Irena Sendler

When Adolf Hitler and his Nazis built the Warsaw Ghetto in 1940 and herded 500,000 Polish Jews behind its walls to await liquidation, many Polish gentiles turned their backs or applauded. Not Irena Sendler.

During the Holocaust, Irena Sendler worked for Zegota, a unit within the Polish underground established specifically to help Jews in hiding. As a health worker, she had access to the Warsaw Ghetto, and between 1942 and 1943 she led hundreds of Jewish children out of the Ghetto to safe hiding places.

Raised in Otwock, Irena Sendler was greatly influenced by her father who was one of the first Polish Socialists. As a doctor, his patients were mostly poor Jews.

In 1939, Germany took Warsaw. At the time, Irena was employed by the Social Welfare Department of the city of Warsaw which involved working the canteens. Previously, the canteens provided meals, financial aid, and other services for orphans, the elderly, and the poor. Now, through Irena, the canteens also served Jews who were in great need.  She gave clothing, medicine, and money to the Jews.

Irena Sendler, who wore a "star" armband as a sign of her solidarity to Jews, began smuggling children out in an ambulance. She recruited at least one person from each of the ten centers of the Social Welfare Department. With their help, she issued hundreds of false documents with forged signatures. Irena Sendler successfully smuggled almost 2,500 Jewish children to safety and gave them temporary new identities.

Some children, after being sedated, were carried out in potato sacks, others were placed in coffins, some entered a church in the Ghetto which had two entrances. One entrance opened into the Ghetto, the other opened into the "Aryan" side of Warsaw. They entered the church as Jews and exited as Christians. "`Can you guarantee they will live?' " Sendler later recalled the distraught parents asking. But she could only guarantee they would die if they stayed. "In my dreams," she said, "I still hear the cries when they left their parents."

Irena Sendler accomplished her incredible deeds with the active assistance of the church. "I sent most of the children to religious establishments," she recalled. "I knew I could count on the Sisters." Sendler also had a remarkable record of cooperation when placing the youngsters: "No one ever refused to take a child from me," she said.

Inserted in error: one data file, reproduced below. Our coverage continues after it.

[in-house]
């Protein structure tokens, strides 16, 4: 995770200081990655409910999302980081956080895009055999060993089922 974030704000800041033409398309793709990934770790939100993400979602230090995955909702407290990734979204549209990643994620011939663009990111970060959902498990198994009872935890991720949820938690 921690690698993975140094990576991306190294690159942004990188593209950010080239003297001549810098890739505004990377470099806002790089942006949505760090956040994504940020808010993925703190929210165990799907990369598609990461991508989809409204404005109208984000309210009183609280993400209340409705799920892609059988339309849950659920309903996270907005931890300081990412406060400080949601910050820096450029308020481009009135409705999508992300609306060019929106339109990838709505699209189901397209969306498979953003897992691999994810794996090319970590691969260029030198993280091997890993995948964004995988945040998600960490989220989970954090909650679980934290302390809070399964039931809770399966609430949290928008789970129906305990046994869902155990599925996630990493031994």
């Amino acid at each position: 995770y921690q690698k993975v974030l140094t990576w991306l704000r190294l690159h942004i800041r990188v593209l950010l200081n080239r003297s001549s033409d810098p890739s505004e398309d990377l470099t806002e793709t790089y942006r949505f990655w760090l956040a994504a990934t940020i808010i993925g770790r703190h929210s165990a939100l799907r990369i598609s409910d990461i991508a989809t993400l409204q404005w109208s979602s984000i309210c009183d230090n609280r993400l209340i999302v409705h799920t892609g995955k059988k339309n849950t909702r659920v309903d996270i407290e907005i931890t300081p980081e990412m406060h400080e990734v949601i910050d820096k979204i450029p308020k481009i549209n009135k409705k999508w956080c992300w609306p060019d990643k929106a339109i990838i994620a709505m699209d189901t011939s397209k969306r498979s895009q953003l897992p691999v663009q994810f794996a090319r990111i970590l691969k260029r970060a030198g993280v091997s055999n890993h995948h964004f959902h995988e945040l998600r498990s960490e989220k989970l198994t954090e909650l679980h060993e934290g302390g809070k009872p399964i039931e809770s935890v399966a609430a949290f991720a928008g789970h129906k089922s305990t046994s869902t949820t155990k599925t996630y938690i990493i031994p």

But the Germans became aware of Irena's activities, and on October 20, 1943 she was arrested and imprisoned by the Gestapo. Irena Sandler ended up in Pawiak Prison when the owner of one of her meeting places divulged her name while being tortured.

But no one could break her spirit. Though she was the only one who knew the names and addresses of the families sheltering the Jewish children, she withstood torture, refusing to betray either her associates or any of the Jewish children in hiding. Sentenced to death, Irena was saved at the last minute when Zegota members bribed one of the Germans to halt the execution. She escaped from prison but for the rest of the war she was pursued by the Gestapo.

The children had known her only by her code name Jolanta. But years later, after she was honored for her wartime work, her picture appeared in a newspaper. "A man, a painter, telephoned me," said Sendler" `I remember your face,' he said. `It was you who took me out of the ghetto.' I had many calls like that!"

Irena Sendler did not think of herself as a hero. She claimed no credit for her actions. "I could have done more," she said. "This regret will follow me to my death."

This lovely, courageous woman was one of the most dedicated and active workers in aiding Jews during the Nazi occupation. Now in her late 80s she lives in Warsaw. Her courage enabled not only the survival of hundreds of Jewish children but also of the generations of their descendants.



The Jewish Foundation for the Righteous
The Samaritans - Heroes of the Holocaust
"Sheltering the Jews: Stories of Holocaust Rescuers"
Fortress Press, 1996